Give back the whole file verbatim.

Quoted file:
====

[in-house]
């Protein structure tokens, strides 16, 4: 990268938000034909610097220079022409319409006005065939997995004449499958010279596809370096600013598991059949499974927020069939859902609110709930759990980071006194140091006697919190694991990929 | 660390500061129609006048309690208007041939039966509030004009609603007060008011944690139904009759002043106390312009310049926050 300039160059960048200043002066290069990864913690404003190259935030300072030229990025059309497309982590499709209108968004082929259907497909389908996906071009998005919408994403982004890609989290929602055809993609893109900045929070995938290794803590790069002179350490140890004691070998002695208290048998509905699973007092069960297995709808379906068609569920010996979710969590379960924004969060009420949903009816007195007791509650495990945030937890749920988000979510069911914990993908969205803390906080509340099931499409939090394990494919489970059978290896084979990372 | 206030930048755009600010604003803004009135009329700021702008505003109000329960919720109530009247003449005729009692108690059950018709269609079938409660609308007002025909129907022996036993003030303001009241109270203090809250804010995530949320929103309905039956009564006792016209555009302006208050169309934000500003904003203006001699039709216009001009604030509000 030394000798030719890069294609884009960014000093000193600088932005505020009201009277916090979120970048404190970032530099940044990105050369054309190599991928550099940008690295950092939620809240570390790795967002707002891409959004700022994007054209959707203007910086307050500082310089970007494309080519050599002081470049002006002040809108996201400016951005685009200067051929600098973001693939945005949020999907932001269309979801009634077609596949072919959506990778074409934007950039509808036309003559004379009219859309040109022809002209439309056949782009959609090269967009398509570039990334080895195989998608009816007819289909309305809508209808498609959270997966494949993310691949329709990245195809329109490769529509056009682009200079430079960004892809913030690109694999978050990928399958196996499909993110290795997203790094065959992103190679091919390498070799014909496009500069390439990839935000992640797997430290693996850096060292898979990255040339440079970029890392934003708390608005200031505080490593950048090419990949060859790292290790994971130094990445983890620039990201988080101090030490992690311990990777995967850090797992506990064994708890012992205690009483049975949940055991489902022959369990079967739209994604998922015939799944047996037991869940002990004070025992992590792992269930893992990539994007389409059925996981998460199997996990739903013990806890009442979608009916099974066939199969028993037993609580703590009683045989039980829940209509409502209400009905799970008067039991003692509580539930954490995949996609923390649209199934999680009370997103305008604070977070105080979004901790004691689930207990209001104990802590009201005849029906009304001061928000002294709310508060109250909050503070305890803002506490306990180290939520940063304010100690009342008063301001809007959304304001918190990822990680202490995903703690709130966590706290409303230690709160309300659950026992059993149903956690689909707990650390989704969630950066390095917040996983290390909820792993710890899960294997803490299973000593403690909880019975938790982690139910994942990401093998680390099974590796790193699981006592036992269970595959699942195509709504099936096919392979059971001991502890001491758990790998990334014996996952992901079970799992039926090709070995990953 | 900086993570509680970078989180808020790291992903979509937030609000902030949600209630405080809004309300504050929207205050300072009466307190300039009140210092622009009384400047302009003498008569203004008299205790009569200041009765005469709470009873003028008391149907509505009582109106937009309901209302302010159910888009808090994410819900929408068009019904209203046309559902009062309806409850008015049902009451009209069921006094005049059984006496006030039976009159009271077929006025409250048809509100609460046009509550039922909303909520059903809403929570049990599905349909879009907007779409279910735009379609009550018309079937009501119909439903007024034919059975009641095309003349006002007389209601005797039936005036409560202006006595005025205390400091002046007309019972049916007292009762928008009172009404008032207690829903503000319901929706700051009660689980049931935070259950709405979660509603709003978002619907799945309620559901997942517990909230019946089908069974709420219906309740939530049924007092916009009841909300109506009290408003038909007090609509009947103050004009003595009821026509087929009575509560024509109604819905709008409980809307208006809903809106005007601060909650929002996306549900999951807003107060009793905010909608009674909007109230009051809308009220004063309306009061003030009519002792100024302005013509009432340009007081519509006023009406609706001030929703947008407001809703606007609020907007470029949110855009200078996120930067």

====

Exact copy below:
[in-house]
């Protein structure tokens, strides 16, 4: 990268938000034909610097220079022409319409006005065939997995004449499958010279596809370096600013598991059949499974927020069939859902609110709930759990980071006194140091006697919190694991990929 | 660390500061129609006048309690208007041939039966509030004009609603007060008011944690139904009759002043106390312009310049926050 300039160059960048200043002066290069990864913690404003190259935030300072030229990025059309497309982590499709209108968004082929259907497909389908996906071009998005919408994403982004890609989290929602055809993609893109900045929070995938290794803590790069002179350490140890004691070998002695208290048998509905699973007092069960297995709808379906068609569920010996979710969590379960924004969060009420949903009816007195007791509650495990945030937890749920988000979510069911914990993908969205803390906080509340099931499409939090394990494919489970059978290896084979990372 | 206030930048755009600010604003803004009135009329700021702008505003109000329960919720109530009247003449005729009692108690059950018709269609079938409660609308007002025909129907022996036993003030303001009241109270203090809250804010995530949320929103309905039956009564006792016209555009302006208050169309934000500003904003203006001699039709216009001009604030509000 030394000798030719890069294609884009960014000093000193600088932005505020009201009277916090979120970048404190970032530099940044990105050369054309190599991928550099940008690295950092939620809240570390790795967002707002891409959004700022994007054209959707203007910086307050500082310089970007494309080519050599002081470049002006002040809108996201400016951005685009200067051929600098973001693939945005949020999907932001269309979801009634077609596949072919959506990778074409934007950039509808036309003559004379009219859309040109022809002209439309056949782009959609090269967009398509570039990334080895195989998608009816007819289909309305809508209808498609959270997966494949993310691949329709990245195809329109490769529509056009682009200079430079960004892809913030690109694999978050990928399958196996499909993110290795997203790094065959992103190679091919390498070799014909496009500069390439990839935000992640797997430290693996850096060292898979990255040339440079970029890392934003708390608005200031505080490593950048090419990949060859790292290790994971130094990445983890620039990201988080101090030490992690311990990777995967850090797992506990064994708890012992205690009483049975949940055991489902022959369990079967739209994604998922015939799944047996037991869940002990004070025992992590792992269930893992990539994007389409059925996981998460199997996990739903013990806890009442979608009916099974066939199969028993037993609580703590009683045989039980829940209509409502209400009905799970008067039991003692509580539930954490995949996609923390649209199934999680009370997103305008604070977070105080979004901790004691689930207990209001104990802590009201005849029906009304001061928000002294709310508060109250909050503070305890803002506490306990180290939520940063304010100690009342008063301001809007959304304001918190990822990680202490995903703690709130966590706290409303230690709160309300659950026992059993149903956690689909707990650390989704969630950066390095917040996983290390909820792993710890899960294997803490299973000593403690909880019975938790982690139910994942990401093998680390099974590796790193699981006592036992269970595959699942195509709504099936096919392979059971001991502890001491758990790998990334014996996952992901079970799992039926090709070995990953 | 900086993570509680970078989180808020790291992903979509937030609000902030949600209630405080809004309300504050929207205050300072009466307190300039009140210092622009009384400047302009003498008569203004008299205790009569200041009765005469709470009873003028008391149907509505009582109106937009309901209302302010159910888009808090994410819900929408068009019904209203046309559902009062309806409850008015049902009451009209069921006094005049059984006496006030039976009159009271077929006025409250048809509100609460046009509550039922909303909520059903809403929570049990599905349909879009907007779409279910735009379609009550018309079937009501119909439903007024034919059975009641095309003349006002007389209601005797039936005036409560202006006595005025205390400091002046007309019972049916007292009762928008009172009404008032207690829903503000319901929706700051009660689980049931935070259950709405979660509603709003978002619907799945309620559901997942517990909230019946089908069974709420219906309740939530049924007092916009009841909300109506009290408003038909007090609509009947103050004009003595009821026509087929009575509560024509109604819905709008409980809307208006809903809106005007601060909650929002996306549900999951807003107060009793905010909608009674909007109230009051809308009220004063309306009061003030009519002792100024302005013509009432340009007081519509006023009406609706001030929703947008407001809703606007609020907007470029949110855009200078996120930067």